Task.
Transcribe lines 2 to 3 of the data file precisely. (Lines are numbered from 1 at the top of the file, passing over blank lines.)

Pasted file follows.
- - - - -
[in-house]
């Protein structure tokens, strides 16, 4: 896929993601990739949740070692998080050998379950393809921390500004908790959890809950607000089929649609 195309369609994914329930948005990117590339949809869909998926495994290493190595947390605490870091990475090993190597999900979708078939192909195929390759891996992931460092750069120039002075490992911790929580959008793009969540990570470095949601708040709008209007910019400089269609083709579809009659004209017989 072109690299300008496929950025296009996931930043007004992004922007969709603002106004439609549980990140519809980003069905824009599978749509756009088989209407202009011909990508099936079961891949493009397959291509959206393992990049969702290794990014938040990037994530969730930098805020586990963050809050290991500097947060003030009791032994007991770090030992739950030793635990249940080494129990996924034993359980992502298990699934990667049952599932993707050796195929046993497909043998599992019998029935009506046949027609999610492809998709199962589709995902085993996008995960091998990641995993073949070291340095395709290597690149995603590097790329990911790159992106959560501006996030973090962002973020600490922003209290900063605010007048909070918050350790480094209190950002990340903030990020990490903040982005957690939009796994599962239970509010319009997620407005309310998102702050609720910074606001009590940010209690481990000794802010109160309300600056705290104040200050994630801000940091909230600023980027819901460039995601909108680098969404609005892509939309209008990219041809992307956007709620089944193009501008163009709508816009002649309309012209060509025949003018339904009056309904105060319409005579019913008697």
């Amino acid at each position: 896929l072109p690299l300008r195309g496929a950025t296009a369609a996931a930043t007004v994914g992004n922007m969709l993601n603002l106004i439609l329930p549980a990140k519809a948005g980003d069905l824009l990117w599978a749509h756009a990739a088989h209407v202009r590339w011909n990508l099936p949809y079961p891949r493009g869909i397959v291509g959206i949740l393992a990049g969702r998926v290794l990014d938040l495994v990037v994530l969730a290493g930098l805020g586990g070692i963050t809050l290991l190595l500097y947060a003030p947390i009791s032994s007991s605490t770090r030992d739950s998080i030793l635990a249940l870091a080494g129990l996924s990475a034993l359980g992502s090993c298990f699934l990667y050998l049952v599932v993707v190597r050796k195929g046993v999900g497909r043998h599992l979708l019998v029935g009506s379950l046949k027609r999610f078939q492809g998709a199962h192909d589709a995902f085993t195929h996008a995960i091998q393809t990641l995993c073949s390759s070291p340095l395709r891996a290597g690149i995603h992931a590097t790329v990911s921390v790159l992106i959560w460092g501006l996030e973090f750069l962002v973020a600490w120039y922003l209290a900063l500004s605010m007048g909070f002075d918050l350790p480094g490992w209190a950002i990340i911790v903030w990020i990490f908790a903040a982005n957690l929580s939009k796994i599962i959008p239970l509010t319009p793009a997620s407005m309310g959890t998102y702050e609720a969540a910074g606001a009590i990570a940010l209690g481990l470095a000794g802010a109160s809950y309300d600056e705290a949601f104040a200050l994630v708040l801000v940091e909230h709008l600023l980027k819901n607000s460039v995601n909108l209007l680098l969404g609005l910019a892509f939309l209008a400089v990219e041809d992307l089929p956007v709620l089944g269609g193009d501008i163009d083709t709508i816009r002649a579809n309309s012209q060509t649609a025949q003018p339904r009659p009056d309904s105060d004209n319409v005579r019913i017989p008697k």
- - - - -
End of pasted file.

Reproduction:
């Protein structure tokens, strides 16, 4: 896929993601990739949740070692998080050998379950393809921390500004908790959890809950607000089929649609 195309369609994914329930948005990117590339949809869909998926495994290493190595947390605490870091990475090993190597999900979708078939192909195929390759891996992931460092750069120039002075490992911790929580959008793009969540990570470095949601708040709008209007910019400089269609083709579809009659004209017989 072109690299300008496929950025296009996931930043007004992004922007969709603002106004439609549980990140519809980003069905824009599978749509756009088989209407202009011909990508099936079961891949493009397959291509959206393992990049969702290794990014938040990037994530969730930098805020586990963050809050290991500097947060003030009791032994007991770090030992739950030793635990249940080494129990996924034993359980992502298990699934990667049952599932993707050796195929046993497909043998599992019998029935009506046949027609999610492809998709199962589709995902085993996008995960091998990641995993073949070291340095395709290597690149995603590097790329990911790159992106959560501006996030973090962002973020600490922003209290900063605010007048909070918050350790480094209190950002990340903030990020990490903040982005957690939009796994599962239970509010319009997620407005309310998102702050609720910074606001009590940010209690481990000794802010109160309300600056705290104040200050994630801000940091909230600023980027819901460039995601909108680098969404609005892509939309209008990219041809992307956007709620089944193009501008163009709508816009002649309309012209060509025949003018339904009056309904105060319409005579019913008697």
């Amino acid at each position: 896929l072109p690299l300008r195309g496929a950025t296009a369609a996931a930043t007004v994914g992004n922007m969709l993601n603002l106004i439609l329930p549980a990140k519809a948005g980003d069905l824009l990117w599978a749509h756009a990739a088989h209407v202009r590339w011909n990508l099936p949809y079961p891949r493009g869909i397959v291509g959206i949740l393992a990049g969702r998926v290794l990014d938040l495994v990037v994530l969730a290493g930098l805020g586990g070692i963050t809050l290991l190595l500097y947060a003030p947390i009791s032994s007991s605490t770090r030992d739950s998080i030793l635990a249940l870091a080494g129990l996924s990475a034993l359980g992502s090993c298990f699934l990667y050998l049952v599932v993707v190597r050796k195929g046993v999900g497909r043998h599992l979708l019998v029935g009506s379950l046949k027609r999610f078939q492809g998709a199962h192909d589709a995902f085993t195929h996008a995960i091998q393809t990641l995993c073949s390759s070291p340095l395709r891996a290597g690149i995603h992931a590097t790329v990911s921390v790159l992106i959560w460092g501006l996030e973090f750069l962002v973020a600490w120039y922003l209290a900063l500004s605010m007048g909070f002075d918050l350790p480094g490992w209190a950002i990340i911790v903030w990020i990490f908790a903040a982005n957690l929580s939009k796994i599962i959008p239970l509010t319009p793009a997620s407005m309310g959890t998102y702050e609720a969540a910074g606001a009590i990570a940010l209690g481990l470095a000794g802010a109160s809950y309300d600056e705290a949601f104040a200050l994630v708040l801000v940091e909230h709008l600023l980027k819901n607000s460039v995601n909108l209007l680098l969404g609005l910019a892509f939309l209008a400089v990219e041809d992307l089929p956007v709620l089944g269609g193009d501008i163009d083709t709508i816009r002649a579809n309309s012209q060509t649609a025949q003018p339904r009659p009056d309904s105060d004209n319409v005579r019913i017989p008697k």